Sports, veganism and the 4 golden rules of a vegan athlete

Vegan athletes often face particular challenges in meeting their nutritional needs, but with careful diet planning, this can be avoided. If you need proof, look at ultramarathoner Scott Jurek, who trains up to eight hours a day on a plant-based diet. Or the famous boxer Mike Tyson, the great track and field athlete Carl Lewis, the tennis player Sirena Williams… The list of vegan and vegetarian athletes is really long.

A vegetarian or vegan diet can fit perfectly into an athlete’s training plan. Many are frightened by the fact that excluding meat, poultry, fish and, in the case of veganism, dairy products from the diet, the athlete is deprived of “clean” protein, which is the main muscle builder. However, vegetarian diets tend to be high in “good” carbohydrates, the main fuel for athletes, without which they can feel lethargic, tired, and experience problems with the kidneys and other organs. Vegetables, fruits, whole grains, nuts, and seeds provide quality carbohydrates, vitamins, minerals, and fiber.

Hundreds of times we have dispelled the myth that vegans and vegetarians do not eat enough protein. Plant protein sources are low in saturated fat and contain no cholesterol, supporting a healthy cardiovascular system, unlike animal foods. Good sources of protein for vegan athletes include quinoa, buckwheat, brown rice, protein-fortified pasta, nuts, tofu, soy milk, soy “cheese” and “yogurt”, tempeh, peanut butter, beans, and peas.

Are there enough herbal products?

However, athletes have some special considerations to keep in mind when planning and dieting. They should carefully monitor their intake of vitamin B12, which can be obtained through fortified nutritional yeast (not to be confused with baker’s yeast) or through natural supplements. In addition to B12, vegan athletes (especially beginners) are often deficient in calcium, iron, zinc, iodine, magnesium, vitamin D, and riboflavin.

Also, vegan and vegetarian diets are usually high in fiber, which can lead to flatulence and bloating if high-fiber foods are consumed just before or during exercise. Therefore, it is better to eat such products at least one and a half to two hours before training separately from the main meals.

Vegan athletes are choosing animal protein alternatives, such as soy meat, tofu, vegan sausages, and other plant-based foods, to avoid flatulence and fuel up for the upcoming workout. But you should carefully read the composition of such products in order to avoid the harmful additives that are often used during the preparation of vegan protein dishes.

You can also meet your nutritional needs with natural plant-based nutritional supplements. Luckily, there are more and more of them these days! But any supplement should be scrutinized, as gelatin or creatine (which is found in animal muscle tissue) is often added to them. In addition to vitamins and minerals, the plant-based market also has a large amount of plant-based protein that professional athletes can include in their diet.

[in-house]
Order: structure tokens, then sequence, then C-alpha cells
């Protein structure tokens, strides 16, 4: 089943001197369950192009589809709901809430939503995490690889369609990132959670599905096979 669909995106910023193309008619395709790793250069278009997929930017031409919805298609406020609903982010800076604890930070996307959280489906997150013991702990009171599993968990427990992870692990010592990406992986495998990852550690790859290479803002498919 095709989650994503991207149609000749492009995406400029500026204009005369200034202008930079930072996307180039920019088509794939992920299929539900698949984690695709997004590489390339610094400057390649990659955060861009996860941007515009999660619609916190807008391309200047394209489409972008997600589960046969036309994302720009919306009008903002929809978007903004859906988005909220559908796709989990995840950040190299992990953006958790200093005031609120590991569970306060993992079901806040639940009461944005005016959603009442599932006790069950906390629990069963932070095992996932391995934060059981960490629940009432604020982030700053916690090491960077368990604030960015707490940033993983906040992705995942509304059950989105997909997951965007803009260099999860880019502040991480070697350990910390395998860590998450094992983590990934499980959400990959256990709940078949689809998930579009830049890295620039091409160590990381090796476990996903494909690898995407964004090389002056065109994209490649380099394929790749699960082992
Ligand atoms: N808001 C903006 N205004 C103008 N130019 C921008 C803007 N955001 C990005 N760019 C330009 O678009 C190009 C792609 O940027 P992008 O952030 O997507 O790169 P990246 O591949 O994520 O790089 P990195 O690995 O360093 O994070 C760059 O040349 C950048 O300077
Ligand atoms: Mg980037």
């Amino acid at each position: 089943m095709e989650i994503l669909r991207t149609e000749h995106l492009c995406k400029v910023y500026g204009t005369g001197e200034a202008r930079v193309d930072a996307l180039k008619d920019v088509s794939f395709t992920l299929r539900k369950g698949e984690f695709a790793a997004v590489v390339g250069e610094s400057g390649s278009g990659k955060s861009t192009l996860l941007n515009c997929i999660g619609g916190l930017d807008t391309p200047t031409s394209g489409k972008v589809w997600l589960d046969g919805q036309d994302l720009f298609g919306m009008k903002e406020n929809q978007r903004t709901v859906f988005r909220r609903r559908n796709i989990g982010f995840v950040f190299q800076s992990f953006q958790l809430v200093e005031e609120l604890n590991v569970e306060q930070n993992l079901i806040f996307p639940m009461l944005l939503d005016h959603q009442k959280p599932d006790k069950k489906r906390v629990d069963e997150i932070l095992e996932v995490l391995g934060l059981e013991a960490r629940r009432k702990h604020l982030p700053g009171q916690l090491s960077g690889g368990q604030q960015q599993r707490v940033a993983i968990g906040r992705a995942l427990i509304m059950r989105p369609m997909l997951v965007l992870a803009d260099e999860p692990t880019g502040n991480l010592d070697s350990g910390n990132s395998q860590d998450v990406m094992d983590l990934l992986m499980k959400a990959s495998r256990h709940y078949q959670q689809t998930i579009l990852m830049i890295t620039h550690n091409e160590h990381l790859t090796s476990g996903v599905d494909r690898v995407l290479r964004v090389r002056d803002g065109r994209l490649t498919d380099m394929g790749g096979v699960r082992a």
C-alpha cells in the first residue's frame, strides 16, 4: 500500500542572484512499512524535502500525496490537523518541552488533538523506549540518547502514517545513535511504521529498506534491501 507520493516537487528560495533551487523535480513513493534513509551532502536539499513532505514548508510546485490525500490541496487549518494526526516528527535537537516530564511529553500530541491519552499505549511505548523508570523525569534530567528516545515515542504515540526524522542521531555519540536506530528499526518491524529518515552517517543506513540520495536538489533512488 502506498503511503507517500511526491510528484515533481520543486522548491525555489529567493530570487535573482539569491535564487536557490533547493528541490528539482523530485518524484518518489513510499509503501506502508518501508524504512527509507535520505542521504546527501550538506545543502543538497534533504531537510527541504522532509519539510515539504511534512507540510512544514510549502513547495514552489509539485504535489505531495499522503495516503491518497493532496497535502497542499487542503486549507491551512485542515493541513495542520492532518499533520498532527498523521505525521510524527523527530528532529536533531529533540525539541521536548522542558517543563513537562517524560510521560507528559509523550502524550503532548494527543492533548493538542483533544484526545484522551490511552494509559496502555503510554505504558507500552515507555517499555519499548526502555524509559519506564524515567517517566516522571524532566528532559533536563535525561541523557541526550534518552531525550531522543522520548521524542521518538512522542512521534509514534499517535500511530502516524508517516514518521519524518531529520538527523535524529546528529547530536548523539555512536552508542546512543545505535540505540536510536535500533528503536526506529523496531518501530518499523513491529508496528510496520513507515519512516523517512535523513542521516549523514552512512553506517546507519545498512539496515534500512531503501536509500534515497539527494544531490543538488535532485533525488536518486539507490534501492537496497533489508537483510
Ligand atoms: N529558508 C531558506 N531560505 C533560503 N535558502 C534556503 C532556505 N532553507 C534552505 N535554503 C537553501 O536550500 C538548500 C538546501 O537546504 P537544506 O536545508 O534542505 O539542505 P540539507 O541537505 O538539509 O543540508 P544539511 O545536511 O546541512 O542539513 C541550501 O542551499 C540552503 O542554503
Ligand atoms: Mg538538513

What is?

To avoid nutritional deficiencies, your menu should be varied. Athletes or people who actively maintain physical fitness should plan their menu even more carefully than vegans who do not exercise. Include foods in your diet that will help you reach your fitness goals.

tofu, soy, rice and almond drinks, broccoli, kale, greens, almonds, tahini, black molasses.

legumes, nuts and seeds, whole grain breads, cereals, root vegetables, dried fruits.

legumes, nuts and seeds, soy products, cereals.

seaweed, seaweed, apples, oranges, persimmons, spinach.

legumes, nuts and seeds, seaweed, oatmeal, buckwheat, millet, barley groats.

vitamin-fortified foods, sun-dried mushrooms, parsley, vegetable oils.

nutritional yeast, soy products, fortified foods.

whole grains, whole grain breads and cereals, tofu, nuts, seeds, bananas, asparagus, figs, avocados.

4 golden rules for vegan athletes

We consolidate the learned material and adopt these simple, but very important rules for vegan athletes.

1. Balance your diet

No need to eat only fruits and vegetables or only buckwheat and rice. Regardless of which type of food you choose (vegan or vegetarian), you need to diversify and balance it as much as possible. Be mindful of nutrients, take vitamin and mineral supplements. Take a blood test at least once every six months to monitor your condition.

2. Create a weekly meal plan

A pre-compiled menu will help you carefully and visually balance your diet and stick to it calmly. List your main meals, snacks, and supplements. If you’re just starting out on a vegan-sports journey, this will help you become aware of what and how much you need to eat. In the future, you will no longer need a meal plan, because you will already intuitively know how to eat right.

3. Eat the Right Protein

Make it a rule to consume good protein after your workout. You can use plant-based protein shakes that only need to be filled with water, or you can make your own by mixing soy milk, sprouted beans, and a banana in a blender. Fast, tasty, healthy! And most importantly – no lack of protein!

4. Eat More “Good” Carbs

If you cut out industrial sugar, chips, cookies, candy, and other “simple” carbs, it gives you the opportunity to eat more of the “good” ones! You can afford to eat some carbohydrates, such as buckwheat, brown rice, vegetables, fruits, seeds and nuts, even in the evening, without fear of gaining weight.

And of course, drink more water! You don’t have to mention that anymore, right?

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